|Vol. 6, No. 3, 2000 Page 1&6|
Research strongly suggests that minor physical anomalies-subtle abnormalities in the shape of a person's ears, tongue, teeth, etc.-are linked to an increased risk of behavioral and psychiatric problems. A new study, by L. Arseneault and colleagues, hints that these abnormalities also are associated with a greater risk of violent delinquency.
Arseneault et al. recorded the presence or absence of minor physical anomalies in 170 teenage boys from lower-income Montreal neighborhoods. They also measured rates of delinquency, as calculated by self-reports and official crime records. All of the boys were enrolled in a long-term study that began in kindergarten, allowing the researchers to control for family adversity and other factors.
The researchers report that "both the total count of minor physical anomalies and the total count of minor physical anomalies of the mouth were significantly associated with an increased risk of violent delinquency in adolescence, beyond the effects of childhood physical aggression and family adversity." Nonviolent delinquency, in contrast, was not associated with minor physical anomalies.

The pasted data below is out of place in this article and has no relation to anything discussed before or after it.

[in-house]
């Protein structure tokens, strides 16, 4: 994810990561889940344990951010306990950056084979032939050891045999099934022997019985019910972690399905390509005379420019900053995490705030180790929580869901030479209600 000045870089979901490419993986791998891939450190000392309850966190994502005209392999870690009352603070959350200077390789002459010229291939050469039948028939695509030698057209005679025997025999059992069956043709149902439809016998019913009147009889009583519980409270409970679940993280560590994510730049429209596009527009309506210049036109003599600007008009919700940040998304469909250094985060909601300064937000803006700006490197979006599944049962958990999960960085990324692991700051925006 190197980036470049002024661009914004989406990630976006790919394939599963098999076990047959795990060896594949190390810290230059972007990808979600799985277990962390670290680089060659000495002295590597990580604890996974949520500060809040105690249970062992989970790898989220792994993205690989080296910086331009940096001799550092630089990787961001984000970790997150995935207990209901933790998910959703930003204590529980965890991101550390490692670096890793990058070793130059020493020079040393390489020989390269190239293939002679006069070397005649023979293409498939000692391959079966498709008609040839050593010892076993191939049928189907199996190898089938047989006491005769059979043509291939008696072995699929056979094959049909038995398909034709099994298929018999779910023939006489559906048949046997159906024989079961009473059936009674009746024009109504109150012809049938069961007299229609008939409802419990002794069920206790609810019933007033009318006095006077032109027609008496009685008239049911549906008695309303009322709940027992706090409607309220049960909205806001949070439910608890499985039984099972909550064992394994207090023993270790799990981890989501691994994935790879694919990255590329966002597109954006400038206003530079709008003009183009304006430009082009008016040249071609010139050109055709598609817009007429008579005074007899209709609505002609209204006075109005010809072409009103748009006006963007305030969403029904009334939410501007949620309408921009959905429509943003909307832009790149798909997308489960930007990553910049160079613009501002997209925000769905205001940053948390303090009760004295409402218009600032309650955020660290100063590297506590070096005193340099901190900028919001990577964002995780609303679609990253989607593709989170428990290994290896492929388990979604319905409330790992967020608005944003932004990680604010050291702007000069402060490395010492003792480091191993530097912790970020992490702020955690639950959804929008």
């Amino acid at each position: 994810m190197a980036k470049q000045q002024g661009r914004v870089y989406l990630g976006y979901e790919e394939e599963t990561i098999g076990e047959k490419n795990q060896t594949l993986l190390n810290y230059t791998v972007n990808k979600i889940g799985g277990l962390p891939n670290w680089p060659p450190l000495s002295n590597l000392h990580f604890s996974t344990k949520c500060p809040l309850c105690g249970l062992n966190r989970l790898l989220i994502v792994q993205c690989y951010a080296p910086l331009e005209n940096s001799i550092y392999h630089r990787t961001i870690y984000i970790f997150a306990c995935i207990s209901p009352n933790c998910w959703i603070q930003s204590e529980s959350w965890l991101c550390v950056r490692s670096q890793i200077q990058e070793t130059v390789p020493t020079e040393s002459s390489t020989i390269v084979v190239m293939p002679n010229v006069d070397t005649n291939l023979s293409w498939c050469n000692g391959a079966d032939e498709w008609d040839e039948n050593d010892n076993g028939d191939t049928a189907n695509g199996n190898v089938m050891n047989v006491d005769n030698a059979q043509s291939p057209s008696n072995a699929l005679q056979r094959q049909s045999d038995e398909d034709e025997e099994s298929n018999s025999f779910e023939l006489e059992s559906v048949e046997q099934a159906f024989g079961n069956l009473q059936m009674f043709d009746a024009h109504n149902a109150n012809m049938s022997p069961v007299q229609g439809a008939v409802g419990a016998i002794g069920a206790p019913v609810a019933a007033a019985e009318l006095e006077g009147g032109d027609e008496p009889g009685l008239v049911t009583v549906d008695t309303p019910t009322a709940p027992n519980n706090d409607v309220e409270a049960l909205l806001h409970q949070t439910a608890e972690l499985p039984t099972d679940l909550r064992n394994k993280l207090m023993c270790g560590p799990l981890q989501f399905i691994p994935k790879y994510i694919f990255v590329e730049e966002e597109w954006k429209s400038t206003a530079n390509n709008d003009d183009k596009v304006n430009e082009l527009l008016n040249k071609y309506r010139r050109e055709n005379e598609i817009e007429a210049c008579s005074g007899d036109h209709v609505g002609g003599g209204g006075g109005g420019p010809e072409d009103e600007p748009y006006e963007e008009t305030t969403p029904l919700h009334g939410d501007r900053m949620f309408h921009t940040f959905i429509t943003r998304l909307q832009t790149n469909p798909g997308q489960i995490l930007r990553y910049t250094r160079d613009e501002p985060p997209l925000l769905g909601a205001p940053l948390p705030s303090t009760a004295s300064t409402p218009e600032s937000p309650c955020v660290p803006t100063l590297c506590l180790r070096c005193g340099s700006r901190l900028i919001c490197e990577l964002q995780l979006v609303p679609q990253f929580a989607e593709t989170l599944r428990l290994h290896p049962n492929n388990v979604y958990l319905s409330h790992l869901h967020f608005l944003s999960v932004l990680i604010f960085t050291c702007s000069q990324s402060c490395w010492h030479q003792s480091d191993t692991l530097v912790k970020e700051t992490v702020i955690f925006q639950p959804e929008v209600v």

Minor physical anomalies stem from genetic abnormalities or prenatal insults such as exposure to toxins. Arseneault and colleagues speculate, "Children with a higher count of minor physical anomalies, and especially a higher count of anomalies of the mouth, could be more difficult to socialize for different and additive reasons: they may have neurological deficits, and they may have feeding problems in the first months after birth."
"Minor physical anomalies and family adversity as risk factors for violent delinquency in adolescence," L. Arseneault, R. E. Tremblay, B. Boulerice, J. R. Séguin, and J. F. Saucier, American Journal of Psychiatry, Vol. 157, No. 6, June 2000, pp. 91 17-923. Address not available.